From an old gasoline commercial (sunoco I think)
“Is that 93 octane you’re wearing? “
Would it be there to prevent fuel theft?
Gas was super cheap back then. It probably wasn’t worth it to steal it.
Gas was frequently stolen back then. No matter how cheap gas was, there were always teenagers too broke to buy it.
Until locking gas caps became common in the 1970s, it was practically a teenage pastime to siphon out enough gas to go cruising on the weekend. The more clever kids would take only a gallon or less from each car, hoping that the owner wouldn’t notice the next morning.
As a child, I remember often being told on Saturday morning to go check how much gas was in the car or truck, because Saturday was family trip day, and it was almost normal for some to have been pilfered in the night.
My dad was never happy about it, but never too angry about it either, unless it made us miss prime fishing time. There were a few young adults around the neighborhood, and he was sure he knew which ones were doing it, but it didn’t matter enough to stop until gas prices went up with the oil crisis.
His eventual solution to preserve prime family trip time was to screw a huge bolt in the open mouth of the fuel filler neck under the cap that could only be removed with an equally large socket. It was too much trouble for regular use, but worked nicely for the nights before family trips.
My dad was notoriously cheap, and he greatly appreciated this feature on his tan ’67 (by FAR the best year, btw).
That car my folks bought new, was one in which I learned to drive, was rebuilt by my brother and his son, and was recently sold by that grandson, finally exiting the family.
That’s worth considering: pretty much >everything< was rationed in what was left of Germany for several years. The ethos was pretty much, ‘Just make it work’.
That was my first thought as well. Don’t air cooled VWs have to use high octane fuel? (relatively speaking, for example VW Things required Premium)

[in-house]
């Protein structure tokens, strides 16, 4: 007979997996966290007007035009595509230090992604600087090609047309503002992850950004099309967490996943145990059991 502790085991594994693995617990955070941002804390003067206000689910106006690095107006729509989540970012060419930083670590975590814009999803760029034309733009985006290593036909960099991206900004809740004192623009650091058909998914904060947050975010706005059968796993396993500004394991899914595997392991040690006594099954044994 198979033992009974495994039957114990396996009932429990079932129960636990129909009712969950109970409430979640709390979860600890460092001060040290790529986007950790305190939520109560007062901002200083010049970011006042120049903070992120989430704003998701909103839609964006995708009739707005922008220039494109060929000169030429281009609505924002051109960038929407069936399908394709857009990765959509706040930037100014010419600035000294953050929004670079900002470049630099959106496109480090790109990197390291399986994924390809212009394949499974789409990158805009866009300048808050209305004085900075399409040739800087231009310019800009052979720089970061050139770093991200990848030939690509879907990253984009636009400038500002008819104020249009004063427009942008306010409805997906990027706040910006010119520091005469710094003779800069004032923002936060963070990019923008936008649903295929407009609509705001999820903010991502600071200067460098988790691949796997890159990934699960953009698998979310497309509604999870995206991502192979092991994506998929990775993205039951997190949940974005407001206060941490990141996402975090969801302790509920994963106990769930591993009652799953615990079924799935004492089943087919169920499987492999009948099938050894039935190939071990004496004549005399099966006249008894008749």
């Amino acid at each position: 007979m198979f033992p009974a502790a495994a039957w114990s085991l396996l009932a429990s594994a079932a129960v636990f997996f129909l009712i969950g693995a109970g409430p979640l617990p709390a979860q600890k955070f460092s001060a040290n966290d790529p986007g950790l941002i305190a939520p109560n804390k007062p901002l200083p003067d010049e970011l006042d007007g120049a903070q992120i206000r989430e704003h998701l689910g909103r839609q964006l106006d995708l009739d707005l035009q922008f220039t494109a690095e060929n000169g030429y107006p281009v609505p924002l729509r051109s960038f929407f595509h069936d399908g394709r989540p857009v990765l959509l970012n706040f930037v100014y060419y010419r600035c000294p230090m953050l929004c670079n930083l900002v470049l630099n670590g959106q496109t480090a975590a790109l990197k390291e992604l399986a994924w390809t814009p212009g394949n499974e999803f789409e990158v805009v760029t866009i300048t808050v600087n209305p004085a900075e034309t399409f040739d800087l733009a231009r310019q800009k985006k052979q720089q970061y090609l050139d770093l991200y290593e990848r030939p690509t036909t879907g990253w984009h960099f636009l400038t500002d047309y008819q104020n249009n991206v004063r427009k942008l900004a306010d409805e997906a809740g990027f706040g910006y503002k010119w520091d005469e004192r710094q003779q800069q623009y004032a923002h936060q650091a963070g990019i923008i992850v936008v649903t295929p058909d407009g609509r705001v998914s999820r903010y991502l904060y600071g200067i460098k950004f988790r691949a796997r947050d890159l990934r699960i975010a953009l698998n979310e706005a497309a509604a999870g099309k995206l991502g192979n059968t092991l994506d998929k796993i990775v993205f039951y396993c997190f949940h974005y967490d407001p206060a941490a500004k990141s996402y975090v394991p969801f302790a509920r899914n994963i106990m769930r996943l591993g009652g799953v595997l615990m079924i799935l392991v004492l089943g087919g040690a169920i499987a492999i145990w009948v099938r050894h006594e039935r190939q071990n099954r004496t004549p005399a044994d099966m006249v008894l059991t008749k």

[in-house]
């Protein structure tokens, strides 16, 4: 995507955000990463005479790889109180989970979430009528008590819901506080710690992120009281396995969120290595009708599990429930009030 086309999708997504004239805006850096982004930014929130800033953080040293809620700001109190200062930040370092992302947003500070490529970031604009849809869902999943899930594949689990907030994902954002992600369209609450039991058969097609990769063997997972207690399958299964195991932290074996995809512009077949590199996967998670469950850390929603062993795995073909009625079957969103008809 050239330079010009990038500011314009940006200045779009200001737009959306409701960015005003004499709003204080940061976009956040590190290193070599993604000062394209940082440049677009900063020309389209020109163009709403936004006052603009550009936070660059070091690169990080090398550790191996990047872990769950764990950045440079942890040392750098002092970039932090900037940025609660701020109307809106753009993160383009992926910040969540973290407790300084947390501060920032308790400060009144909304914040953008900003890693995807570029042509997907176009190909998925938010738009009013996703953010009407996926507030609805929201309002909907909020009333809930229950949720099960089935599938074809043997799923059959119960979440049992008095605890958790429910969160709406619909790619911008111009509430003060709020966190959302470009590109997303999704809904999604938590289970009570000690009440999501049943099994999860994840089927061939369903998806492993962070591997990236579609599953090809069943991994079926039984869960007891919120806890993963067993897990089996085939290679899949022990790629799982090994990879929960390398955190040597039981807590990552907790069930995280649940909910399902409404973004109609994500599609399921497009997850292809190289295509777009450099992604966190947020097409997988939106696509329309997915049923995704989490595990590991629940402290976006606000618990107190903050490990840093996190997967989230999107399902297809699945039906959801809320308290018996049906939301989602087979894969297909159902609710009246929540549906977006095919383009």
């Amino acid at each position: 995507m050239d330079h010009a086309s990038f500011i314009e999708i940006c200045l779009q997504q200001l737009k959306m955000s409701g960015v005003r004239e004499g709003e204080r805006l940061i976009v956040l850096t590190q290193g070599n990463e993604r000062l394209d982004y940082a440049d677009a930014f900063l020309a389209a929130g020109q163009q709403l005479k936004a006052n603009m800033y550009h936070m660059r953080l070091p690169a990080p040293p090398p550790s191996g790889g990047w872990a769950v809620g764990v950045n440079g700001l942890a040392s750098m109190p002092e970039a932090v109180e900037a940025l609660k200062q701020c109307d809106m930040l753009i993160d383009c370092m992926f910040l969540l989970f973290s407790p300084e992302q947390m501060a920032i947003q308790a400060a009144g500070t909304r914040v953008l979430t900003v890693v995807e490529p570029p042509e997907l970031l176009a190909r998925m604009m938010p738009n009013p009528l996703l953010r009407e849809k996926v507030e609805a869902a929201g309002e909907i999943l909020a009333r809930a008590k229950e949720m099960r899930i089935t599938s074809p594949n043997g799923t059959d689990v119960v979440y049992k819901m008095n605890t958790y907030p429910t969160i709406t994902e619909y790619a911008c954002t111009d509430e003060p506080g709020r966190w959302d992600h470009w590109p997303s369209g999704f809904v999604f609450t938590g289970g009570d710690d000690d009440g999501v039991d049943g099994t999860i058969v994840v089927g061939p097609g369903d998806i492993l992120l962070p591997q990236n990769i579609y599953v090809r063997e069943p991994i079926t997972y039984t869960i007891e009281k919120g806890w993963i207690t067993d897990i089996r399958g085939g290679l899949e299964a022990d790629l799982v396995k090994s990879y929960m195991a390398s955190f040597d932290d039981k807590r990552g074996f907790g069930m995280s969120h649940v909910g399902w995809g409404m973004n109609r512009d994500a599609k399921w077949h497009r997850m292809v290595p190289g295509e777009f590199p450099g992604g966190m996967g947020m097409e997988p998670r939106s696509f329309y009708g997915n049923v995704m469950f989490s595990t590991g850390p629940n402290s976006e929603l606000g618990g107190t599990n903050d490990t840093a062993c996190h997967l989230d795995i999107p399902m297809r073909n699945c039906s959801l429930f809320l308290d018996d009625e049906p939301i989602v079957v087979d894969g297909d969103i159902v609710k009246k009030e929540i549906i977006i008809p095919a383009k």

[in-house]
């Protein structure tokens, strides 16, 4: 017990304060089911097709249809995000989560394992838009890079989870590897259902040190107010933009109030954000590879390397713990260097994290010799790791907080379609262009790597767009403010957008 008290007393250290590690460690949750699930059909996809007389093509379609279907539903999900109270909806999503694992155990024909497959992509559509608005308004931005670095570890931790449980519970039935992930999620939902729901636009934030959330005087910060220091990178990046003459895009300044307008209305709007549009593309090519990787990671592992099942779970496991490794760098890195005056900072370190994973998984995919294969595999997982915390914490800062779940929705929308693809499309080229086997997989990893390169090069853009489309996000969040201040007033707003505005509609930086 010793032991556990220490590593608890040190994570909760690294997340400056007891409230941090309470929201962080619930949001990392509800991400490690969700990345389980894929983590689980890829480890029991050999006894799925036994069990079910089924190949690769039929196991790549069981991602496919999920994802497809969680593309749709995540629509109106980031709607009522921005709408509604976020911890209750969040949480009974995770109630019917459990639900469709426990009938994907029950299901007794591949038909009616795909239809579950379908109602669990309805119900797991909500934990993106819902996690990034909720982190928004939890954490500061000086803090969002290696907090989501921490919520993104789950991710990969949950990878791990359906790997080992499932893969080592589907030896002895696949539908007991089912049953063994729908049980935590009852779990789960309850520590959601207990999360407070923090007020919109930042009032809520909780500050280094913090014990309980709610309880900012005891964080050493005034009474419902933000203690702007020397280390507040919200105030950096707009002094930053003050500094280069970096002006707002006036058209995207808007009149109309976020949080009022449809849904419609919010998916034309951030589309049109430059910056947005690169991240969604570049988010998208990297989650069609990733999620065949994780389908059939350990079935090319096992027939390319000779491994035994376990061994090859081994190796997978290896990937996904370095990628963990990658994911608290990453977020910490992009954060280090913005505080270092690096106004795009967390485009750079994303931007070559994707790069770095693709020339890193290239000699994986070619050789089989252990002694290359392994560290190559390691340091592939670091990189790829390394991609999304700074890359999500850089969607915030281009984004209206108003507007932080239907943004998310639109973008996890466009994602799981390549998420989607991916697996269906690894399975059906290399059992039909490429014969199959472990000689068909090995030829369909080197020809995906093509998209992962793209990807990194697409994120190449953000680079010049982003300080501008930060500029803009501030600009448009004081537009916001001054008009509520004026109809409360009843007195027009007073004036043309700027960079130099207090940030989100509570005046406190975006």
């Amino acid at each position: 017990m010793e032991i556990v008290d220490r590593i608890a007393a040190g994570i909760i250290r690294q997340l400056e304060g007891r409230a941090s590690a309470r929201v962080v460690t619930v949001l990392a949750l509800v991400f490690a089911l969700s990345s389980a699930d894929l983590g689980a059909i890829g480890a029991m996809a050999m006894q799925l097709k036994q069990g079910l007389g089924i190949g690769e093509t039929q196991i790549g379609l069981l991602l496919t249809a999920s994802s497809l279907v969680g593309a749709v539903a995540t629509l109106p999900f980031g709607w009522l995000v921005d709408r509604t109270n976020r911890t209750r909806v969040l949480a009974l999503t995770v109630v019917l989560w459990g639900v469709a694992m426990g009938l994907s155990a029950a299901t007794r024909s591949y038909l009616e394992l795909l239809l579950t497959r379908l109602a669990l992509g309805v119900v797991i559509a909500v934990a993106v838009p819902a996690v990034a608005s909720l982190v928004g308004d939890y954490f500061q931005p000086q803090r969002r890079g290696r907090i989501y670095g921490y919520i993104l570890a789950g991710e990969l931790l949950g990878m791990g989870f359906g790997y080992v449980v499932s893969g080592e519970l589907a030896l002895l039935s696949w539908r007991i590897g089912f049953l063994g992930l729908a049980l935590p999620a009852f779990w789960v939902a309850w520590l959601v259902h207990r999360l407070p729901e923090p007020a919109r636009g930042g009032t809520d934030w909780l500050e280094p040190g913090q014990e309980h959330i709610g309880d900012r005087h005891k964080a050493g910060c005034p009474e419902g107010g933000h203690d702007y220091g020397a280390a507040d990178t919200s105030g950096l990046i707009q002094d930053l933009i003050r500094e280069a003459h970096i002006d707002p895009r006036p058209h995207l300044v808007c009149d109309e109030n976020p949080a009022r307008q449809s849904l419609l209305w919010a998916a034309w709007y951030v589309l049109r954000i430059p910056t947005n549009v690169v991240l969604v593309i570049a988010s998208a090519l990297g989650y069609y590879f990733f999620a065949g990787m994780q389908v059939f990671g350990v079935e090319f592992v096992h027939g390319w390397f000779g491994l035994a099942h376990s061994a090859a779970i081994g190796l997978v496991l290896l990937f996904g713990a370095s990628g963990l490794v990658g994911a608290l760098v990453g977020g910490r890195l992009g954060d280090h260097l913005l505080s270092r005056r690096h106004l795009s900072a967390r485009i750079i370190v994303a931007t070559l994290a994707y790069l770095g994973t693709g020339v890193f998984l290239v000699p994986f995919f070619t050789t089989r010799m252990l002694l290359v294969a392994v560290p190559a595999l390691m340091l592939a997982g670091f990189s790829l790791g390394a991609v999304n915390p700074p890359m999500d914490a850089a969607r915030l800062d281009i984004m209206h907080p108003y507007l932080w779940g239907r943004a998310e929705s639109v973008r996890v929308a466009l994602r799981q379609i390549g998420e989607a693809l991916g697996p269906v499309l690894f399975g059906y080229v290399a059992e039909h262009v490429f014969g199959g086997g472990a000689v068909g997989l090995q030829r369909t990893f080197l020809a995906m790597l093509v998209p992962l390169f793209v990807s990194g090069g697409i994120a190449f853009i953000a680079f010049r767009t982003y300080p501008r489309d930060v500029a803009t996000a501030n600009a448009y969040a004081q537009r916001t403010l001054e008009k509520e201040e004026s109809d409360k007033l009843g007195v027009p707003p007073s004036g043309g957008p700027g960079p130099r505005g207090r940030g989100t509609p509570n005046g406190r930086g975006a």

Low compression ratio -> Low octane requirement.
25hp from 1194cc = not much compression. Which you could also feel when turning it over on the dynamo wheel. So no to your question 🙂
I’m wondering how many smart asses who owned these before ’68 reveled in the chance to pull into a full service station and say “fill ‘er up!” and then ask “What the hell is tak’n ya so long?” when the attendant can’t seem to find where to put the gas in.
Well, in the ’60s you’d have to be quite the N00b at the service station if it’s your first time gassin’ up a Beetle. One probably buzzed in the first ten minutes you worked there.
Not only that, but those fuel caps aren’t sealed. They just vent to atmosphere. Too extreme an angle, a hard stop with a full tank, or anything else that can get the gas up and through the baffles in the cap, and you don’t even need to make a mistake while refueling.
I used to DD a ’57 Karmann Ghia. I sold it to a guy several states away, and he had it picked up by a Russian dude with a truck. The guy gave me ZERO warning he was coming, and so it had a full tank of fuel when he arrived. He then loaded it at a pretty extreme nose up angle, and drove it a few thousand miles. When it arrived, the interior was completely soaked in gasoline to the new owner’s chagrin.